The central concept of the memory-prediction framework is that bottom-up inputs are matched in a hierarchy of recognition, and evoke a series of top-down expectations encoded as potentiations. These expectations interact with the bottom-up signals to both analyse those inputs and generate predictions of subsequent expected inputs. Each hierarchy level remembers frequently observed temporal sequences of input patterns and generates labels or 'names' for these sequences.
 When an input sequence matches a memorized sequence at a given layer of the hierarchy, a label or 'name' is propagated up the hierarchy - thus eliminating details at higher levels and enabling them to learn higher-order sequences. This process produces increased invariance at higher levels. Higher levels predict future input by matching partial sequences and projecting their expectations to the lower levels. However, when a mismatch between input and memorized/predicted sequences occurs, a more complete representation propagates upwards. This causes alternative 'interpretations' to be activated at higher levels, which in turn generates other predictions at lower levels.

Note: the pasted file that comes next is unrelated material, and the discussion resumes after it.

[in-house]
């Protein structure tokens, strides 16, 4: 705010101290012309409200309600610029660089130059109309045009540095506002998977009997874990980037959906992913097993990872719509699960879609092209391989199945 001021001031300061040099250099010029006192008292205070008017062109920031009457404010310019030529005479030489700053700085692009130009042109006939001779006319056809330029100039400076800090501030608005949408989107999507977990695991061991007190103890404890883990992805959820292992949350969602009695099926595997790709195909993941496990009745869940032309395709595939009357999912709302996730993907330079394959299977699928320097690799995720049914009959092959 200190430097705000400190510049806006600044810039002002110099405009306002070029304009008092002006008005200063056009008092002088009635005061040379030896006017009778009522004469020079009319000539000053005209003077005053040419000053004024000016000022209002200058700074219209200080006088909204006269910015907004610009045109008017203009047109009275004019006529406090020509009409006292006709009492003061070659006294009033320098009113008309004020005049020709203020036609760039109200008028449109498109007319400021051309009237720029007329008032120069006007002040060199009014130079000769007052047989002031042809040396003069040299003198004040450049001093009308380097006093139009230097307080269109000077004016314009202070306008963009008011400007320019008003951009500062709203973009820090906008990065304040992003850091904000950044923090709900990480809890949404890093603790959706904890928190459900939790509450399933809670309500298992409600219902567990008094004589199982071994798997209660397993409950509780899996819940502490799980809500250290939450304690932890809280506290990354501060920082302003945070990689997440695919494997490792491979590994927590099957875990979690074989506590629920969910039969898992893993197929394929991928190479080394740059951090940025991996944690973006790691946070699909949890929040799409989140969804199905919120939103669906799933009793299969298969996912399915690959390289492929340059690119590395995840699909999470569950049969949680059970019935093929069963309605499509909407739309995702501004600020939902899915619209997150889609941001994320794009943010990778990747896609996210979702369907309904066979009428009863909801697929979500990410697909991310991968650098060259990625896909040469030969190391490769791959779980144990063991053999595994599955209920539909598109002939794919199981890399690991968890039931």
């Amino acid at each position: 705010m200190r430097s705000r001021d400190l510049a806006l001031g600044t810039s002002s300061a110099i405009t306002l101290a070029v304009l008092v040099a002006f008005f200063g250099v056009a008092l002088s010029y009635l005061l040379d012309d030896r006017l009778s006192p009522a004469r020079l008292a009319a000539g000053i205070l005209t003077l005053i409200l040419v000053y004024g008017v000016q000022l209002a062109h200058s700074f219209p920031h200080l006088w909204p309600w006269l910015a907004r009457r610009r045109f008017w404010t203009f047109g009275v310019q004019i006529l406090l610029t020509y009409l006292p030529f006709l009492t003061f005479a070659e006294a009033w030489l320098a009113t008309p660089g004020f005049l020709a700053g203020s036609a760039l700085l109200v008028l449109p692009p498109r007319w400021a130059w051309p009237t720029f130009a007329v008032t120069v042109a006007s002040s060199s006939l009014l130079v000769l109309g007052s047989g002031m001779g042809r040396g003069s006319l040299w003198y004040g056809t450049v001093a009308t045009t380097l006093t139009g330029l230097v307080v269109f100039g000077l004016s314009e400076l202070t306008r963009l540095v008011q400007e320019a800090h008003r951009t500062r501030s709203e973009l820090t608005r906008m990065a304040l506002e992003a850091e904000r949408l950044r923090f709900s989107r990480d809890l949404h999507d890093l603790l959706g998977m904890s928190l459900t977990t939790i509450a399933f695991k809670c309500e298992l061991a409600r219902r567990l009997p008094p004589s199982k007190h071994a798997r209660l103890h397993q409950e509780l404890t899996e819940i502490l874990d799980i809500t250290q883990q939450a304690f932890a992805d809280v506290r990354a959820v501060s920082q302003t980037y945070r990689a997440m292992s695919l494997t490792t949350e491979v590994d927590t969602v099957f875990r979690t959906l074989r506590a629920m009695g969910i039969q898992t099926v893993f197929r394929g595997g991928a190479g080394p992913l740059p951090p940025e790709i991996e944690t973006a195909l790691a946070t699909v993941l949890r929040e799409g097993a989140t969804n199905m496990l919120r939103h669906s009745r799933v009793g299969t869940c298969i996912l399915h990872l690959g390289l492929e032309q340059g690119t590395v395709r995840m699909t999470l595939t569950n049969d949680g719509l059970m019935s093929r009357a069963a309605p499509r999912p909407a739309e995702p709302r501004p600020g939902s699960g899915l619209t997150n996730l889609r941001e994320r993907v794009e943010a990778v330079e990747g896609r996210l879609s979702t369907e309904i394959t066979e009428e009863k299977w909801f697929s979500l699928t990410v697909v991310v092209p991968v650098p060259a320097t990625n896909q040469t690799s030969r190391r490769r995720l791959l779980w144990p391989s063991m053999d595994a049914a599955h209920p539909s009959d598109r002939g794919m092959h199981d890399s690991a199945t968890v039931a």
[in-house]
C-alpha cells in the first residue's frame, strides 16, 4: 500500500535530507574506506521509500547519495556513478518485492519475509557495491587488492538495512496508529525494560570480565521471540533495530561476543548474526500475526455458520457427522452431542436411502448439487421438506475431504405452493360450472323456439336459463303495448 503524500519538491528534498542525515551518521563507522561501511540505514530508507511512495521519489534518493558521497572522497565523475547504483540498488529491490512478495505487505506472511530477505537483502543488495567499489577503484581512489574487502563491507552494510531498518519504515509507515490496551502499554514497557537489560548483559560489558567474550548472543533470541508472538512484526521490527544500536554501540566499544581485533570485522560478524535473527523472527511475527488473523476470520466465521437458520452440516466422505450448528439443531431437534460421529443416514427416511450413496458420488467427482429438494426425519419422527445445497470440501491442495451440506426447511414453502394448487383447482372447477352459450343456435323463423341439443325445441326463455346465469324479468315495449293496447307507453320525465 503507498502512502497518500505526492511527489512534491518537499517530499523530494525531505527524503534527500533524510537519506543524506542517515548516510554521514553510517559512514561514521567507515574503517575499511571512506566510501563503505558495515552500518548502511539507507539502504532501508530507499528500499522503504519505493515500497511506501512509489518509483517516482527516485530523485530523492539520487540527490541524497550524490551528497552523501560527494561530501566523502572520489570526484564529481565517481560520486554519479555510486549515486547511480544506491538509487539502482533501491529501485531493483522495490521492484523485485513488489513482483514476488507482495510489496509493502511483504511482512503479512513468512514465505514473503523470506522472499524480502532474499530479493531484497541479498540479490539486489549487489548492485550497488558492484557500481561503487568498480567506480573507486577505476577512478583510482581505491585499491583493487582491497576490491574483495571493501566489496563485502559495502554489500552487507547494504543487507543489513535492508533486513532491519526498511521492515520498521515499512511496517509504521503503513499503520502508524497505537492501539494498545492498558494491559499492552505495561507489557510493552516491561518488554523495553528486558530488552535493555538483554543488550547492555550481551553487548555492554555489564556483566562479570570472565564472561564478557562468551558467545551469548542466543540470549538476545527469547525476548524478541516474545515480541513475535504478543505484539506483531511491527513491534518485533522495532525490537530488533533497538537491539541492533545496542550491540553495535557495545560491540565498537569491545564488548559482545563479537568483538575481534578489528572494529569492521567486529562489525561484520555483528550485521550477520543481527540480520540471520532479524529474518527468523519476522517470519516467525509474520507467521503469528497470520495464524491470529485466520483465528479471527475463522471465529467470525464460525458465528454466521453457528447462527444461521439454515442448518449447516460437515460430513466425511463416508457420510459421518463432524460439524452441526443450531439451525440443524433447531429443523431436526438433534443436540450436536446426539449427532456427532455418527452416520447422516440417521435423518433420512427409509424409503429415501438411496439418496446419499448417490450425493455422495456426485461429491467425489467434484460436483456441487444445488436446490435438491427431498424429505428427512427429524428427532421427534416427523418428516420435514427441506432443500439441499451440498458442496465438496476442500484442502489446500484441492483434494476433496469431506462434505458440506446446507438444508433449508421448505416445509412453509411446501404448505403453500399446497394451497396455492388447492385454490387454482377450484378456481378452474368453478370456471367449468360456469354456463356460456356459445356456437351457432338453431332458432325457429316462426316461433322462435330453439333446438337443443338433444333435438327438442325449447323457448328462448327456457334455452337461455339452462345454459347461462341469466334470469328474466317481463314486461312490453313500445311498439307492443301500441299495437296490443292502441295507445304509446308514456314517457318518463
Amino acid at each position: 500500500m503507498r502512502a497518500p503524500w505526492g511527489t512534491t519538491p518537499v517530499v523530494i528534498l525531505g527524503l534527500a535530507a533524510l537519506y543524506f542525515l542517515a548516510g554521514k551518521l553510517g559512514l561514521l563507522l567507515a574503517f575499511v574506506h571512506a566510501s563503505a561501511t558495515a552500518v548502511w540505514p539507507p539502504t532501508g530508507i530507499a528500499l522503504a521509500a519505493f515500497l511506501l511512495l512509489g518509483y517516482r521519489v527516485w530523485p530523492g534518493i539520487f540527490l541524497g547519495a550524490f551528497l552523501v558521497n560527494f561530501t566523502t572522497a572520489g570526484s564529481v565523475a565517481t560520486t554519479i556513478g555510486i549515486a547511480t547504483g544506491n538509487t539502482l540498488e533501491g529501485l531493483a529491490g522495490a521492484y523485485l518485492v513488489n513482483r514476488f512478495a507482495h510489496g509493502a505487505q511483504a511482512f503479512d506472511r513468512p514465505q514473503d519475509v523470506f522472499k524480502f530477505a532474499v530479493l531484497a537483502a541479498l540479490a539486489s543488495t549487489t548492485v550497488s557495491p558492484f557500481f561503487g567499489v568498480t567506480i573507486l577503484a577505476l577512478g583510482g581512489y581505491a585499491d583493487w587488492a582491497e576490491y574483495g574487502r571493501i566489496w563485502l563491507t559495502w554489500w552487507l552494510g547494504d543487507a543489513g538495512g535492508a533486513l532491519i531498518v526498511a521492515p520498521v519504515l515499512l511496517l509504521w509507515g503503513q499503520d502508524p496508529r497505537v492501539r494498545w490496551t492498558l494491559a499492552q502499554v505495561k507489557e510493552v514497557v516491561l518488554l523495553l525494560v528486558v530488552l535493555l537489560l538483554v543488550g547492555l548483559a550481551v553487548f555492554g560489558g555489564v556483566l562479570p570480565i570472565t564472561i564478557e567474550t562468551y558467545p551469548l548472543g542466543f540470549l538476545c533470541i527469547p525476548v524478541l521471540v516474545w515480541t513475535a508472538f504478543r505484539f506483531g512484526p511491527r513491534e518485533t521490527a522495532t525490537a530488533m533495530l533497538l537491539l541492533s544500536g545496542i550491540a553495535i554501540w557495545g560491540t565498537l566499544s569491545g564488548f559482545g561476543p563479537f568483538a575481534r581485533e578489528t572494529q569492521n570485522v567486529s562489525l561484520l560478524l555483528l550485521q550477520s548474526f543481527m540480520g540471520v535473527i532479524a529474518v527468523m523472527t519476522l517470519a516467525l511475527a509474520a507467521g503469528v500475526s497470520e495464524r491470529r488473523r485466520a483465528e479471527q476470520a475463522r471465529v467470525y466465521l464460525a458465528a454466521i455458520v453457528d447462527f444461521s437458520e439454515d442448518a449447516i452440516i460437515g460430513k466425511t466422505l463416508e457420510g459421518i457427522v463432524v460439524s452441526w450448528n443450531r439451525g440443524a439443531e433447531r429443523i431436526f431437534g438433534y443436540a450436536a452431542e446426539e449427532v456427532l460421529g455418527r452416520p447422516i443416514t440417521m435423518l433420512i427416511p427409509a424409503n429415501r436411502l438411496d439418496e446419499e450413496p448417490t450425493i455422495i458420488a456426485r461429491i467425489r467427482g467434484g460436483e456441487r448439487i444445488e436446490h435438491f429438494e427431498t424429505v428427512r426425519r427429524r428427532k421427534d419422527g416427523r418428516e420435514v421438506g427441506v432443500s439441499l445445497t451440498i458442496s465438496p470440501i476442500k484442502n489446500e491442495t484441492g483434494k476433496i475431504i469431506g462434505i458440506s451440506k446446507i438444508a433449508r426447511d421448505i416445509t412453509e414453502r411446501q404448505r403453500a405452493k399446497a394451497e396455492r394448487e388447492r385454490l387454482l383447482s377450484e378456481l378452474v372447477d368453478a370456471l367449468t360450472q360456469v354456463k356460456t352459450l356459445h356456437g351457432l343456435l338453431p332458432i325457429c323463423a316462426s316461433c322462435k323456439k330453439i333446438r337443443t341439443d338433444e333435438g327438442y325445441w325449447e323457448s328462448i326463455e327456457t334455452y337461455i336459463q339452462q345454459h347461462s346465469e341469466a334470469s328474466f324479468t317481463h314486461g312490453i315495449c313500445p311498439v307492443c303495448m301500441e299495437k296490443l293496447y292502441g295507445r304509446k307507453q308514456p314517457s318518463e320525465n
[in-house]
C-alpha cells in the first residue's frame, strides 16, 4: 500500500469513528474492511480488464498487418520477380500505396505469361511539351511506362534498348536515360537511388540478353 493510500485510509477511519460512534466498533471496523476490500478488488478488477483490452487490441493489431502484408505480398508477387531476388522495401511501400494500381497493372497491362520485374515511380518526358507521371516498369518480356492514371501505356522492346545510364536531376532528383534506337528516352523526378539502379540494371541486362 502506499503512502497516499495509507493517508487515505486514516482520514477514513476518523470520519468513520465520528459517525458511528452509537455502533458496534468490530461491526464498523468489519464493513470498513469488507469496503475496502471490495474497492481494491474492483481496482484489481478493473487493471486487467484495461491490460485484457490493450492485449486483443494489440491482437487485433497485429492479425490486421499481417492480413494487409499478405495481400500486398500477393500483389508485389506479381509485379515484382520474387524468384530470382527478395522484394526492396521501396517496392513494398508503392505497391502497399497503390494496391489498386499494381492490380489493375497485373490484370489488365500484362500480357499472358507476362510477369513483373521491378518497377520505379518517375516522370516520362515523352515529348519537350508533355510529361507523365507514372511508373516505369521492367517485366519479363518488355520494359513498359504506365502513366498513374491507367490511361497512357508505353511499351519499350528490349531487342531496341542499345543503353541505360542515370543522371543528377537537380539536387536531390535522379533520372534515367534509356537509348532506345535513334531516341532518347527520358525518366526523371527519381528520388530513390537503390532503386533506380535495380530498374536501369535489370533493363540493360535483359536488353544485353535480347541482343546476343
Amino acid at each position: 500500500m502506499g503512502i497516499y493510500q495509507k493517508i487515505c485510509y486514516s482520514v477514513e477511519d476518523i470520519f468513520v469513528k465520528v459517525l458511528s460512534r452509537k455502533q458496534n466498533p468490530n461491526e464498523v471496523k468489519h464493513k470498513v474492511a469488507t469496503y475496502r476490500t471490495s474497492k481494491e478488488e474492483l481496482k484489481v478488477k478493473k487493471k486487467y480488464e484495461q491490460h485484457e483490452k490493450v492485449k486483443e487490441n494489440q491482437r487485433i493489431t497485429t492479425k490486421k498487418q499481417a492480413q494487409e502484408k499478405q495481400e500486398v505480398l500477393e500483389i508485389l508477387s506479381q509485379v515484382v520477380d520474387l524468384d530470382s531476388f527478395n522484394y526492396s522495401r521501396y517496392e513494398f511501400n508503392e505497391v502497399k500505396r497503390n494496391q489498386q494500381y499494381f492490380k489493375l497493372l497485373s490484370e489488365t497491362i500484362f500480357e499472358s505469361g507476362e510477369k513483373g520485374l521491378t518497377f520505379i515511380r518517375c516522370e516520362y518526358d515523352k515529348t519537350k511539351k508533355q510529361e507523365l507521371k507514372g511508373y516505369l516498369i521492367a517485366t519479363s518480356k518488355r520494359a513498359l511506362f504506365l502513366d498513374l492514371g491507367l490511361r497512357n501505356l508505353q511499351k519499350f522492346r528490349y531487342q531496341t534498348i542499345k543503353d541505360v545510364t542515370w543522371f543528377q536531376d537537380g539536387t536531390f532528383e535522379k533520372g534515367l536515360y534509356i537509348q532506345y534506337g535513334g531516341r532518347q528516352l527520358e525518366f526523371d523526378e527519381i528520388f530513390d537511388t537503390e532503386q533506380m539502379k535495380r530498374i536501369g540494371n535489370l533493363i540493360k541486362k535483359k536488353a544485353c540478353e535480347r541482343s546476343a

In other words a brain will recognize a pattern from its sensors and will remember it in future events, until a new set of patterns creates extra memories allowing the brain to act appropriately to whatever patterns it sees. But unlike the new model of thinking the human brain will have ethics and personnel tastes, or the ability to back out of something based on hunches and personnel comfort.